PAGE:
According to the Los Angeles Times lead, Slobodan Milosevic intimated to Viktor Chernomyrdin that he will allow NATO "a limited peacekeeping role" in Kosovo. The story, sourced to Yugoslav and Russian media, adds that Milosevic still objects to NATO's demand for sole leadership of the peacekeeping force, and to a complete withdrawal of Yugoslav troops. Gen. Wesley Clark derided the concession as "a thirst for a bombing pause." Milosevic has recently been softening on the peacekeeping issue, and this represents his most detailed and compliant position to date. The story includes the caveat that Chernomyrdin does not negotiate on behalf of NATO, and is only free-lancing as a go-between. Still, the LAT report seems to correct yesterday's darker stories in the New York Times and Washington Post about the same meeting between Milosevic and Chernomyrdin. The Post's headline read, "Kosovo Mediation on the Edge of Failure."
Both the NYT and the WP lead with the inauguration of Olusegun Obasanjo, Nigeria's first popularly elected, civilian president in 15 years. His rise to power was triggered by the death last year of brutal military despot Sani Abacha, whose liberal successor voluntarily handed the reigns of power to Obasanjo. Observers--as well as the papers--expressed hope that Obasanjo will be able cultivate democracy, ameliorate the corruption and mismanagement caused by military rule, and unite the country's more than 400 fractious tribal groups.
The NYT and WP front pages feature stories on tensions between Gen. Wesley Clark and America's foreign policy brass. Both conclude that Clark feels hampered by Washington's caution. The NYT attributes the strain to "institutional differences" and credits Defense Secretary William Cohen with cannily preserving the political support for intervention. But the Post story, written by a reporter who spent several days at Clark's side, indicts political leaders for delay, and charts Clark's attempts to strategize around NATO's self-imposed restrictions. The Times piece goofily reprints a 13-year old poem penned by Cohen about flying in a fighter plane. ("On the gleaming wings/of the death machine/hung the terrible paradox/of peace.")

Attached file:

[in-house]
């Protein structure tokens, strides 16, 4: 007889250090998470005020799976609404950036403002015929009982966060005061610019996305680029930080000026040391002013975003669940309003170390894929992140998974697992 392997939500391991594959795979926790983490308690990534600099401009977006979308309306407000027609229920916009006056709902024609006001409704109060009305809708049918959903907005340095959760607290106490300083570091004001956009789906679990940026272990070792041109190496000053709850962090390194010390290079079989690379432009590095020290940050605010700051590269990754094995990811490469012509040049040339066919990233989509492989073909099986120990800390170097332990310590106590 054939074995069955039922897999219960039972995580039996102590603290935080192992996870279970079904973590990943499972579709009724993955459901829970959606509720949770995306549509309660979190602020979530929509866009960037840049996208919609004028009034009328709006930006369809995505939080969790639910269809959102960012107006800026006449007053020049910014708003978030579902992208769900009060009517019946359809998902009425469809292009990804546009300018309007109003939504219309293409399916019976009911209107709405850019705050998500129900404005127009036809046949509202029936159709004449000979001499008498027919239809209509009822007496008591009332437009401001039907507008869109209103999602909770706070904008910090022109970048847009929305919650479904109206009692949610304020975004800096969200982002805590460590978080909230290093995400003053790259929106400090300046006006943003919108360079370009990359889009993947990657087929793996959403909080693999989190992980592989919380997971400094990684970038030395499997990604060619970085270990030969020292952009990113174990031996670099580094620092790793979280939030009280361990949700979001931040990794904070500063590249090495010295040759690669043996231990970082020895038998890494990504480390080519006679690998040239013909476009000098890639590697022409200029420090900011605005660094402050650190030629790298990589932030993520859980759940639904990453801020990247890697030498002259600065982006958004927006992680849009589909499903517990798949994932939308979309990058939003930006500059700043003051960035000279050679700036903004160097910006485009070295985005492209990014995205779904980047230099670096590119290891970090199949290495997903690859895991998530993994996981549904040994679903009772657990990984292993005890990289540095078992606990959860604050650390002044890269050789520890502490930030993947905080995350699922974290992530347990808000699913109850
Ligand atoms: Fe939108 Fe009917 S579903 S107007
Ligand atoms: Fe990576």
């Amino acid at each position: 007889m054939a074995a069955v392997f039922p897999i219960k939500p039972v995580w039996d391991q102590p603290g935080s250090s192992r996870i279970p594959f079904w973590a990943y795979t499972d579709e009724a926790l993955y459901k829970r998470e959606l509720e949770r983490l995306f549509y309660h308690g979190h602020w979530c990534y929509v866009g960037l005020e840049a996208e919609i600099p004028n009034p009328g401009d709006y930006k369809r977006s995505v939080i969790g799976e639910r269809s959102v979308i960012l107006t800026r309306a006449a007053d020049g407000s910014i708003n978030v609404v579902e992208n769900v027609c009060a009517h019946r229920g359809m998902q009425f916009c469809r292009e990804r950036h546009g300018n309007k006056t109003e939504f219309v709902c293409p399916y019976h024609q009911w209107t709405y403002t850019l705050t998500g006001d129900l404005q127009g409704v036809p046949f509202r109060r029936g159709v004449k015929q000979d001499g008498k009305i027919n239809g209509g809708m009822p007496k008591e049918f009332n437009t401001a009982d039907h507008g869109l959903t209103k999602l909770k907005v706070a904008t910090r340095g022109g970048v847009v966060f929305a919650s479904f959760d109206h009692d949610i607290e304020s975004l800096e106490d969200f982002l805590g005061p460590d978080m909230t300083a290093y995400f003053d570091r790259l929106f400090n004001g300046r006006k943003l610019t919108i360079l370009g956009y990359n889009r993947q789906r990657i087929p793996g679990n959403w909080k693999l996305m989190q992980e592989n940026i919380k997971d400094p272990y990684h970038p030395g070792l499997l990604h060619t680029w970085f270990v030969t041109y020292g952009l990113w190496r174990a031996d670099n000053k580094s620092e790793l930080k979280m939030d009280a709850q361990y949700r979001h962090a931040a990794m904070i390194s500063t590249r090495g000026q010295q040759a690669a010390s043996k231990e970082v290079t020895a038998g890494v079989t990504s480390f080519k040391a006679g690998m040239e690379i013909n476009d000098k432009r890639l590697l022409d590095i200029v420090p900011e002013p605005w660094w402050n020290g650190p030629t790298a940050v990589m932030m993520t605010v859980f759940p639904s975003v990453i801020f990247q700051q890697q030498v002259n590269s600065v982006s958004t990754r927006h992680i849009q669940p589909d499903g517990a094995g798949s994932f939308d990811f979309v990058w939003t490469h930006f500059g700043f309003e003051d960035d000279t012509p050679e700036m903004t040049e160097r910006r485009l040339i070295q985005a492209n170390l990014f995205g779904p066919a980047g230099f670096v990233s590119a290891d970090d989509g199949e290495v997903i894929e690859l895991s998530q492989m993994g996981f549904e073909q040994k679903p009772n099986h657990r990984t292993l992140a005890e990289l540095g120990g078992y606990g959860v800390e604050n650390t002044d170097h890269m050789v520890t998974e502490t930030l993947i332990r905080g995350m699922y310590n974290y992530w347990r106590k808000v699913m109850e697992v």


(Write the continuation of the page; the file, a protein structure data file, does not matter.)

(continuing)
A NYT "Week in Review" piece explains that the U.S. government has been voluntarily disbursing the country's nuclear secrets since 1993. That was when the Clinton administration proposed a nuclear test ban treaty, positing that sharing atomic secrets globally would pre-empt arms races and make the technological know-how both less valuable and threatening. Administration officials call the policy a high-risk gamble that paid off; detractors call it naive and extremely dangerous.
The NYTMagazine cover story is a luminous profile of the first lady's emergence as a politician. The piece weighs Hillary Clinton's talents against her husband's: He has the "superior mind" and quicker political instincts, but she is more focused and thoughtful of those around her. Her handlers may try to turn her disastrous stewardship of health-care reform into an asset; she screwed up "because she cared so much about uninsured Americans."
The LAT describes the raucous greeting received by one basketball player at a recent event in Chicago. The house lights dimmed, spotlights danced across the floor, the Chicago Bulls' public-address announcer boomed out introductions, and Phil Jackson took the floor. The basketball player was Bill Bradley, who is "leveraging jock dollars" to fuel his presidential campaign. Several venerable sports heroes have been contributing and stumping for him already, and Bradley's aides are now recruiting Michael Jordan to join them on the trail.
A WP piece mulls over President Clinton's recent advice to Al Gore to wear fewer blue suits, presumably because they signal stiffness and boredom. Yes, blue suits are hopelessly staid, concludes the story, but casual clothing could make the vice president look like he's trying too hard. One fashion expert's edict for Gore: "Not fewer suits. Better suits."
And the NYT narrates an ad agency's attempt to re-brand Steve Forbes as an engaging, alluring personality. The agency has more experience hawking frozen dinner entrees than political candidates, though. "Not impressed with pasta anymore?" asks one of their spots. "Break the monotony with fish sticks."